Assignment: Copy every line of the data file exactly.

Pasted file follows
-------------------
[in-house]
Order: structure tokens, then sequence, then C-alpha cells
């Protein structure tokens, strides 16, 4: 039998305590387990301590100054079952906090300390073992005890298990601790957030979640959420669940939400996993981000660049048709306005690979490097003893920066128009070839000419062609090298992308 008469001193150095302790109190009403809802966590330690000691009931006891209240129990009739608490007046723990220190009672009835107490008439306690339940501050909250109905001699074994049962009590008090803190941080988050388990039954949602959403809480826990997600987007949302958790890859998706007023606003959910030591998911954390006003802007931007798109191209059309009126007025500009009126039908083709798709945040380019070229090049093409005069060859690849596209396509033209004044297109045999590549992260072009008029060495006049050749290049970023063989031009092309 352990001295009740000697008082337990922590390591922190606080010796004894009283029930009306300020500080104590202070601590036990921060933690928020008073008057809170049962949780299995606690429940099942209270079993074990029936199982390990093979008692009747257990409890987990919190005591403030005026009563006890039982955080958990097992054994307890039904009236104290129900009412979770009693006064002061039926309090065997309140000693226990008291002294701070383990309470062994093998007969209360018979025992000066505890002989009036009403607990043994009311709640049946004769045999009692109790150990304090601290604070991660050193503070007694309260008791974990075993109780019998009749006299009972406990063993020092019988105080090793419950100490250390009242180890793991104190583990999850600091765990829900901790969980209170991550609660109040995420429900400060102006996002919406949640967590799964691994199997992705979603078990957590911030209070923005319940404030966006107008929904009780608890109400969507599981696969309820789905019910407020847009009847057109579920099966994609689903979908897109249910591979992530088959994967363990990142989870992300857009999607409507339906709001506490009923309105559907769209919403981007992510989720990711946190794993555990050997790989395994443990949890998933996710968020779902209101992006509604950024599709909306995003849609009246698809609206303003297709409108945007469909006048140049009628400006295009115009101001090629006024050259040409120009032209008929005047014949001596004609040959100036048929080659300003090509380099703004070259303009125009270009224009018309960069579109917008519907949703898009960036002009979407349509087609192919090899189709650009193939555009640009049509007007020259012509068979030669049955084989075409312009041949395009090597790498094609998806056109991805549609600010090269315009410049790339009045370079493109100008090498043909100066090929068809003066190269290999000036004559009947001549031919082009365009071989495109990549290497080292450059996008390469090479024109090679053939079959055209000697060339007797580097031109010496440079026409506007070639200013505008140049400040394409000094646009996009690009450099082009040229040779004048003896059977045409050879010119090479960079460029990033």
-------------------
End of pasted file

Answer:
[in-house]
Order: structure tokens, then sequence, then C-alpha cells
């Protein structure tokens, strides 16, 4: 039998305590387990301590100054079952906090300390073992005890298990601790957030979640959420669940939400996993981000660049048709306005690979490097003893920066128009070839000419062609090298992308 008469001193150095302790109190009403809802966590330690000691009931006891209240129990009739608490007046723990220190009672009835107490008439306690339940501050909250109905001699074994049962009590008090803190941080988050388990039954949602959403809480826990997600987007949302958790890859998706007023606003959910030591998911954390006003802007931007798109191209059309009126007025500009009126039908083709798709945040380019070229090049093409005069060859690849596209396509033209004044297109045999590549992260072009008029060495006049050749290049970023063989031009092309 352990001295009740000697008082337990922590390591922190606080010796004894009283029930009306300020500080104590202070601590036990921060933690928020008073008057809170049962949780299995606690429940099942209270079993074990029936199982390990093979008692009747257990409890987990919190005591403030005026009563006890039982955080958990097992054994307890039904009236104290129900009412979770009693006064002061039926309090065997309140000693226990008291002294701070383990309470062994093998007969209360018979025992000066505890002989009036009403607990043994009311709640049946004769045999009692109790150990304090601290604070991660050193503070007694309260008791974990075993109780019998009749006299009972406990063993020092019988105080090793419950100490250390009242180890793991104190583990999850600091765990829900901790969980209170991550609660109040995420429900400060102006996002919406949640967590799964691994199997992705979603078990957590911030209070923005319940404030966006107008929904009780608890109400969507599981696969309820789905019910407020847009009847057109579920099966994609689903979908897109249910591979992530088959994967363990990142989870992300857009999607409507339906709001506490009923309105559907769209919403981007992510989720990711946190794993555990050997790989395994443990949890998933996710968020779902209101992006509604950024599709909306995003849609009246698809609206303003297709409108945007469909006048140049009628400006295009115009101001090629006024050259040409120009032209008929005047014949001596004609040959100036048929080659300003090509380099703004070259303009125009270009224009018309960069579109917008519907949703898009960036002009979407349509087609192919090899189709650009193939555009640009049509007007020259012509068979030669049955084989075409312009041949395009090597790498094609998806056109991805549609600010090269315009410049790339009045370079493109100008090498043909100066090929068809003066190269290999000036004559009947001549031919082009365009071989495109990549290497080292450059996008390469090479024109090679053939079959055209000697060339007797580097031109010496440079026409506007070639200013505008140049400040394409000094646009996009690009450099082009040229040779004048003896059977045409050879010119090479960079460029990033």